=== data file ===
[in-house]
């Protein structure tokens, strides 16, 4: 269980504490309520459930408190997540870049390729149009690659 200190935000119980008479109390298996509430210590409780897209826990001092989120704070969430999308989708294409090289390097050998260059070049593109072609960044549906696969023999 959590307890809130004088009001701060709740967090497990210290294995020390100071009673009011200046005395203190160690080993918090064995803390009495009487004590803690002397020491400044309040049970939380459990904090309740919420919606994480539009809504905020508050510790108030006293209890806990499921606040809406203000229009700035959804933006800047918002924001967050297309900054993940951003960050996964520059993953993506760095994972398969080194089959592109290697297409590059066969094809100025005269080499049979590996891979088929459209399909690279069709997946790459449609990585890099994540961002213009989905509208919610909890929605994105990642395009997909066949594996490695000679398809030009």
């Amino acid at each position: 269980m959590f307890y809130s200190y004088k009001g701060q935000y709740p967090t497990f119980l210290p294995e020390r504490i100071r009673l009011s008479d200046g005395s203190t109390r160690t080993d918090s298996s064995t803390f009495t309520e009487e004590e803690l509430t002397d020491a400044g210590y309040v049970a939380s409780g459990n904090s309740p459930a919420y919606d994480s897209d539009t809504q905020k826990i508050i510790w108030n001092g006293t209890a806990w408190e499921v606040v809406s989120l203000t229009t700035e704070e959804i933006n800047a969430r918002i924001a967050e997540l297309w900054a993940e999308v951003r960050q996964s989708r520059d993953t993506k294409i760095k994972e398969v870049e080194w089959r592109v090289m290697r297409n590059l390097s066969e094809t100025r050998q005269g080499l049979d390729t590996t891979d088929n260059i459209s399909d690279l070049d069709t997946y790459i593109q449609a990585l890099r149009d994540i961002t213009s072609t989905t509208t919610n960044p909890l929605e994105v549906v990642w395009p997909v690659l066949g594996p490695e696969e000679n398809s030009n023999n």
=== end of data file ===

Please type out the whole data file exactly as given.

[in-house]
């Protein structure tokens, strides 16, 4: 269980504490309520459930408190997540870049390729149009690659 200190935000119980008479109390298996509430210590409780897209826990001092989120704070969430999308989708294409090289390097050998260059070049593109072609960044549906696969023999 959590307890809130004088009001701060709740967090497990210290294995020390100071009673009011200046005395203190160690080993918090064995803390009495009487004590803690002397020491400044309040049970939380459990904090309740919420919606994480539009809504905020508050510790108030006293209890806990499921606040809406203000229009700035959804933006800047918002924001967050297309900054993940951003960050996964520059993953993506760095994972398969080194089959592109290697297409590059066969094809100025005269080499049979590996891979088929459209399909690279069709997946790459449609990585890099994540961002213009989905509208919610909890929605994105990642395009997909066949594996490695000679398809030009």
């Amino acid at each position: 269980m959590f307890y809130s200190y004088k009001g701060q935000y709740p967090t497990f119980l210290p294995e020390r504490i100071r009673l009011s008479d200046g005395s203190t109390r160690t080993d918090s298996s064995t803390f009495t309520e009487e004590e803690l509430t002397d020491a400044g210590y309040v049970a939380s409780g459990n904090s309740p459930a919420y919606d994480s897209d539009t809504q905020k826990i508050i510790w108030n001092g006293t209890a806990w408190e499921v606040v809406s989120l203000t229009t700035e704070e959804i933006n800047a969430r918002i924001a967050e997540l297309w900054a993940e999308v951003r960050q996964s989708r520059d993953t993506k294409i760095k994972e398969v870049e080194w089959r592109v090289m290697r297409n590059l390097s066969e094809t100025r050998q005269g080499l049979d390729t590996t891979d088929n260059i459209s399909d690279l070049d069709t997946y790459i593109q449609a990585l890099r149009d994540i961002t213009s072609t989905t509208t919610n960044p909890l929605e994105v549906v990642w395009p997909v690659l066949g594996p490695e696969e000679n398809s030009n023999n």